Greenpeace assessed conditions at the Zaporizhzhia nuclear power plant and sent the report to Western leaders on Thursday. Among other things, the environmental watchdog concluded that there are too few IAEA inspectors working at the Russian-controlled power plant, and that their hands are so tied that their presence absolutely does not guarantee safety. Factory operation – writes The Guardian.
According to Greenpeace, the IAEA is “unable to fulfill the requirements of its mandate,” but refuses to admit this publicly. “The IAEA risks normalizing a still-critical nuclear crisis, unprecedented in the history of nuclear energy, while overstating its actual impact on events on the ground,” the document’s authors say.
There are currently four inspectors at the six-reactor power plant, which was seized by Russian forces last August. The front line has been running alongside the factory ever since, while some reports indicate that Russian forces are using the factory as a military base. All six reactors are currently closed.
The IAEA did not comment directly on the Greenpeace report, but confirmed that its inspectors have been at the site since September 2022 and that without their presence “the world would not have an independent source of information about Europe’s largest nuclear power plant.”
Greenpeace’s conclusions are complemented by an open-source military assessment written by the intelligence firm McKinsey. It is written in it
Based on satellite images, the Russians appear to have built firing points over four reactor halls and are regularly firing rocket launchers at Ukrainian targets from various locations – located between one and eighteen kilometers from the power plant.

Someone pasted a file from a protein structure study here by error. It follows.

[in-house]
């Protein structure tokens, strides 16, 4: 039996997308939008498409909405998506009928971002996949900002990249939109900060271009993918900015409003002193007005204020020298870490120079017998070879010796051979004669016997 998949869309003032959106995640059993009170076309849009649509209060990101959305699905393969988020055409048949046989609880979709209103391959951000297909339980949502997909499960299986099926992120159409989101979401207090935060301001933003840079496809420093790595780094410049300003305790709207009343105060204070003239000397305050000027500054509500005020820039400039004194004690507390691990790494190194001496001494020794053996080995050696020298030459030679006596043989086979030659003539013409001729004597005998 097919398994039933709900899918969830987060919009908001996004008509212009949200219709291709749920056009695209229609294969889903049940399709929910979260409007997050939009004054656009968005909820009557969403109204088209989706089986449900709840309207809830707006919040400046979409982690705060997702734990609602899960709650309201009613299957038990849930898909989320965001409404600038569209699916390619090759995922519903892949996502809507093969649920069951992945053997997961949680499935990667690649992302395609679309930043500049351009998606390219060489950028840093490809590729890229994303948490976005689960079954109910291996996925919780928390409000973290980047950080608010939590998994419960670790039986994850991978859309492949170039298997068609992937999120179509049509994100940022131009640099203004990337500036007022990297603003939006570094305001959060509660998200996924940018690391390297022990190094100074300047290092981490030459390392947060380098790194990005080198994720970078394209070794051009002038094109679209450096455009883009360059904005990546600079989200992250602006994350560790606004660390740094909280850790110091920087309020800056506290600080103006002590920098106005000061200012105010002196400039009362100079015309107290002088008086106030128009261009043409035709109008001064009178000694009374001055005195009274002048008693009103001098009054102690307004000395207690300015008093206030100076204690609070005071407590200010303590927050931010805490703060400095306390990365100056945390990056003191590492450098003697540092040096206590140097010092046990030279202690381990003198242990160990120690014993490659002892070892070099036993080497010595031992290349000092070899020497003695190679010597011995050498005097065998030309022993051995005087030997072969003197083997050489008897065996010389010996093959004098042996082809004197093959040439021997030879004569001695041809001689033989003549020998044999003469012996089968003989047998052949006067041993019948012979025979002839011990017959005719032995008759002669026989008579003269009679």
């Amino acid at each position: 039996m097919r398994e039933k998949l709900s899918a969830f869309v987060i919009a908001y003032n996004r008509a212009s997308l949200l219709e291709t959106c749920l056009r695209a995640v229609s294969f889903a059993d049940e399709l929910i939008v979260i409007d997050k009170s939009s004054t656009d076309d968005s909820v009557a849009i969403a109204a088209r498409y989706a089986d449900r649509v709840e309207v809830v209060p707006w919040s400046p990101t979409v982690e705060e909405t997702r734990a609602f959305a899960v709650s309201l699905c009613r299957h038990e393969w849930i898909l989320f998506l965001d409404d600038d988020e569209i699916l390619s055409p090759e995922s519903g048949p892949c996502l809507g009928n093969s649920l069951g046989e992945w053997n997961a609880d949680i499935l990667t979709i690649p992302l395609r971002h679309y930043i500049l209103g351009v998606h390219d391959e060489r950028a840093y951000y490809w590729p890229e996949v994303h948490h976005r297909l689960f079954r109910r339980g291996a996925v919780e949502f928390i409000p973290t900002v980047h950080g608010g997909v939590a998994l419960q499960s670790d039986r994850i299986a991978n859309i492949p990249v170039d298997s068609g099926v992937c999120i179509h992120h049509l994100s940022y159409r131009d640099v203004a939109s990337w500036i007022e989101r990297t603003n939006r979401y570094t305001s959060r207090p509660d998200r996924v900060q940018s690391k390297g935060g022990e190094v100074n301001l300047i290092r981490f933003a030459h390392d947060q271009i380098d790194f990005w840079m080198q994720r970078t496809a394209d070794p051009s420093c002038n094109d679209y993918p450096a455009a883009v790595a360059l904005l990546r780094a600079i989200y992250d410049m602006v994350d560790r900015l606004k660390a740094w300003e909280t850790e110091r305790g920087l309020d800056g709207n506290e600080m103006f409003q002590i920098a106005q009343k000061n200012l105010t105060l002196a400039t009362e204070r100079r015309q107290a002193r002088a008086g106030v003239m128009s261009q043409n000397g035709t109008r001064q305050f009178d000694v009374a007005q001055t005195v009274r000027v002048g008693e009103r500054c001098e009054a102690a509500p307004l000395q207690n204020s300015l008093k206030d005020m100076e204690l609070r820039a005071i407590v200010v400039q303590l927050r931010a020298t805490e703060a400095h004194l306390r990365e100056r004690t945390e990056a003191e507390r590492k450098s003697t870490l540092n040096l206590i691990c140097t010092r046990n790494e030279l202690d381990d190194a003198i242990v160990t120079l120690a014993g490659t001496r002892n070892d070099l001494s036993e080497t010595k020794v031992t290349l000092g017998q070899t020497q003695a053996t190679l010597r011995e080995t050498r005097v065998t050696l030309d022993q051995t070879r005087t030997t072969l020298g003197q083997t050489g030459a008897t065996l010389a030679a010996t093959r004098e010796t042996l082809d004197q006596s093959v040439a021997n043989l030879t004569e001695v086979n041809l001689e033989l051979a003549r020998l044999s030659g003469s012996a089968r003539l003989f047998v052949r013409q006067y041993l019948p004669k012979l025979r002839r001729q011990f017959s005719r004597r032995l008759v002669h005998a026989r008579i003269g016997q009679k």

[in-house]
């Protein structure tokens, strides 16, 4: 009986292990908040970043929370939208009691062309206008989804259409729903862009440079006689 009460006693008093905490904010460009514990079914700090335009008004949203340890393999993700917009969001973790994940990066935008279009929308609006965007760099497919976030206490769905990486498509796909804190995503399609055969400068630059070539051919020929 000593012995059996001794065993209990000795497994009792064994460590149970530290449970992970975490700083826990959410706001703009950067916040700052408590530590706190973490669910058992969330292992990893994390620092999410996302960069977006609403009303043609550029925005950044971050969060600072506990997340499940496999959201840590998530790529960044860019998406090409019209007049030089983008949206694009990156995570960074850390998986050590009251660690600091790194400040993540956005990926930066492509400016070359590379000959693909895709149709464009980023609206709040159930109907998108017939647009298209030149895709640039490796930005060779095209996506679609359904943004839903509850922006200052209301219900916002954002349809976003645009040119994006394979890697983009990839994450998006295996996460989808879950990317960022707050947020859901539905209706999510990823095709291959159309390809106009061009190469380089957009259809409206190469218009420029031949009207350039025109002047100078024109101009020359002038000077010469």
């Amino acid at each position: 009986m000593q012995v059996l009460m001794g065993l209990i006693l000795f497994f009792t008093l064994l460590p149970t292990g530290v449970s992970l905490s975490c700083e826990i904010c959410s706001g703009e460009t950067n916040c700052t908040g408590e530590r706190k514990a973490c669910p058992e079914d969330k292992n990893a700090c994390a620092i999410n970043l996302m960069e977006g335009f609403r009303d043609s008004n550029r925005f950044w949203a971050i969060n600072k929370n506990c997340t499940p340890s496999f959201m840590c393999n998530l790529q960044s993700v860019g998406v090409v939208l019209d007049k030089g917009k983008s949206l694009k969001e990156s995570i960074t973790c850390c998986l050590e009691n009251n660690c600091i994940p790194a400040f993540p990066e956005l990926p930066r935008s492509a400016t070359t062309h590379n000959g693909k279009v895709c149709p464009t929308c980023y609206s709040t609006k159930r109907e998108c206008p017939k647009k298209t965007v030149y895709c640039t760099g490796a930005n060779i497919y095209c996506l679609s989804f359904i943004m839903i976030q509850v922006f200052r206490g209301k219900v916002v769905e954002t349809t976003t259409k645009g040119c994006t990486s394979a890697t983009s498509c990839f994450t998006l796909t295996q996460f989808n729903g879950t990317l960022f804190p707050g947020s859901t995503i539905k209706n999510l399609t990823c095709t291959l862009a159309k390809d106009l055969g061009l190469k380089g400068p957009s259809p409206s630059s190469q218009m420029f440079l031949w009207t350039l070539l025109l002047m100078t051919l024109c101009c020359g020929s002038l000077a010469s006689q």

According to the report, the Russian military is likely to use the proximity of the nuclear power plant as a shield, a violation of the International Atomic Energy Agency’s security principles. Rafael Grossi, head of the International Atomic Energy Agency, said in May that, according to the organization’s principles, an attack on a nuclear power plant is prohibited and the storage of heavy weapons on its territory is prohibited. According to Greenpeace, since then, the IAEA has not documented whether the Russians are adhering to these basic principles – according to the organization, this is because IAEA inspectors likely do not even have access to this information.
The International Atomic Energy Agency admitted in a report in September that although inspectors were able to conduct independent inspections at the site, “certain areas of the power plant, such as the roof of the reactor building or turbine halls, remained inaccessible for an extended period.” “. The Russian power plant administration also asked inspectors to notify them a week before they entered the plant area.